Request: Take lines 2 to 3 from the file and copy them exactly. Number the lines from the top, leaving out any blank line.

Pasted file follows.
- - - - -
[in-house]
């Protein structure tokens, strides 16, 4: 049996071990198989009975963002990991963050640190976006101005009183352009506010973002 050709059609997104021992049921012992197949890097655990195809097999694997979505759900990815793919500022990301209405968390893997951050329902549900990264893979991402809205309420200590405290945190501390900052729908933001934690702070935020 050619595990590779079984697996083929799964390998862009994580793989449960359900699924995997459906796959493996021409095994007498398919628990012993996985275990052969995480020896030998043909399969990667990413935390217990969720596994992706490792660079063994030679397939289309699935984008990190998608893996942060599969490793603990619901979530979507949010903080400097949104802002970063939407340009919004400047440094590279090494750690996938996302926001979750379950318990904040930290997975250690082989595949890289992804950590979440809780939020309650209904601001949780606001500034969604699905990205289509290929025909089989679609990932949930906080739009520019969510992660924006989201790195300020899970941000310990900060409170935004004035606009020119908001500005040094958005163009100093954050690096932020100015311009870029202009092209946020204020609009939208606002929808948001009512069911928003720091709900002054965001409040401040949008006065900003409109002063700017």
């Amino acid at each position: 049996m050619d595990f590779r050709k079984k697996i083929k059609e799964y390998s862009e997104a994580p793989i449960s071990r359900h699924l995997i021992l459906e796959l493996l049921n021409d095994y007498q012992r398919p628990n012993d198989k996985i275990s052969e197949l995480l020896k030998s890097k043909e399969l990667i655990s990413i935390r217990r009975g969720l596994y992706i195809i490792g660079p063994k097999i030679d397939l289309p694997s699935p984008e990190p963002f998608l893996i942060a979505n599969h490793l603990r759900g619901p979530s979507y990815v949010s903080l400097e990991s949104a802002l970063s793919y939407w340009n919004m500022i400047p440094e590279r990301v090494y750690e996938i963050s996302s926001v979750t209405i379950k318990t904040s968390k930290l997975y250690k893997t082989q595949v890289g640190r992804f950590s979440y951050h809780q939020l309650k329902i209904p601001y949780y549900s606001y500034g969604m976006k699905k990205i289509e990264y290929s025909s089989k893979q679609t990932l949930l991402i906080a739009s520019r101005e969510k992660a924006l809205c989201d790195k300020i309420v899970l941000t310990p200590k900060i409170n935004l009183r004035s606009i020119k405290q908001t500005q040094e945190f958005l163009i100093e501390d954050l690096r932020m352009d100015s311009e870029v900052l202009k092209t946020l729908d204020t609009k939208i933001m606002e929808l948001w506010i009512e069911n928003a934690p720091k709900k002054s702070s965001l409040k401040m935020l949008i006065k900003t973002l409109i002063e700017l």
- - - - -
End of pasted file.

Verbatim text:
């Protein structure tokens, strides 16, 4: 049996071990198989009975963002990991963050640190976006101005009183352009506010973002 050709059609997104021992049921012992197949890097655990195809097999694997979505759900990815793919500022990301209405968390893997951050329902549900990264893979991402809205309420200590405290945190501390900052729908933001934690702070935020 050619595990590779079984697996083929799964390998862009994580793989449960359900699924995997459906796959493996021409095994007498398919628990012993996985275990052969995480020896030998043909399969990667990413935390217990969720596994992706490792660079063994030679397939289309699935984008990190998608893996942060599969490793603990619901979530979507949010903080400097949104802002970063939407340009919004400047440094590279090494750690996938996302926001979750379950318990904040930290997975250690082989595949890289992804950590979440809780939020309650209904601001949780606001500034969604699905990205289509290929025909089989679609990932949930906080739009520019969510992660924006989201790195300020899970941000310990900060409170935004004035606009020119908001500005040094958005163009100093954050690096932020100015311009870029202009092209946020204020609009939208606002929808948001009512069911928003720091709900002054965001409040401040949008006065900003409109002063700017």
């Amino acid at each position: 049996m050619d595990f590779r050709k079984k697996i083929k059609e799964y390998s862009e997104a994580p793989i449960s071990r359900h699924l995997i021992l459906e796959l493996l049921n021409d095994y007498q012992r398919p628990n012993d198989k996985i275990s052969e197949l995480l020896k030998s890097k043909e399969l990667i655990s990413i935390r217990r009975g969720l596994y992706i195809i490792g660079p063994k097999i030679d397939l289309p694997s699935p984008e990190p963002f998608l893996i942060a979505n599969h490793l603990r759900g619901p979530s979507y990815v949010s903080l400097e990991s949104a802002l970063s793919y939407w340009n919004m500022i400047p440094e590279r990301v090494y750690e996938i963050s996302s926001v979750t209405i379950k318990t904040s968390k930290l997975y250690k893997t082989q595949v890289g640190r992804f950590s979440y951050h809780q939020l309650k329902i209904p601001y949780y549900s606001y500034g969604m976006k699905k990205i289509e990264y290929s025909s089989k893979q679609t990932l949930l991402i906080a739009s520019r101005e969510k992660a924006l809205c989201d790195k300020i309420v899970l941000t310990p200590k900060i409170n935004l009183r004035s606009i020119k405290q908001t500005q040094e945190f958005l163009i100093e501390d954050l690096r932020m352009d100015s311009e870029v900052l202009k092209t946020l729908d204020t609009k939208i933001m606002e929808l948001w506010i009512e069911n928003a934690p720091k709900k002054s702070s965001l409040k401040m935020l949008i006065k900003t973002l409109i002063e700017l």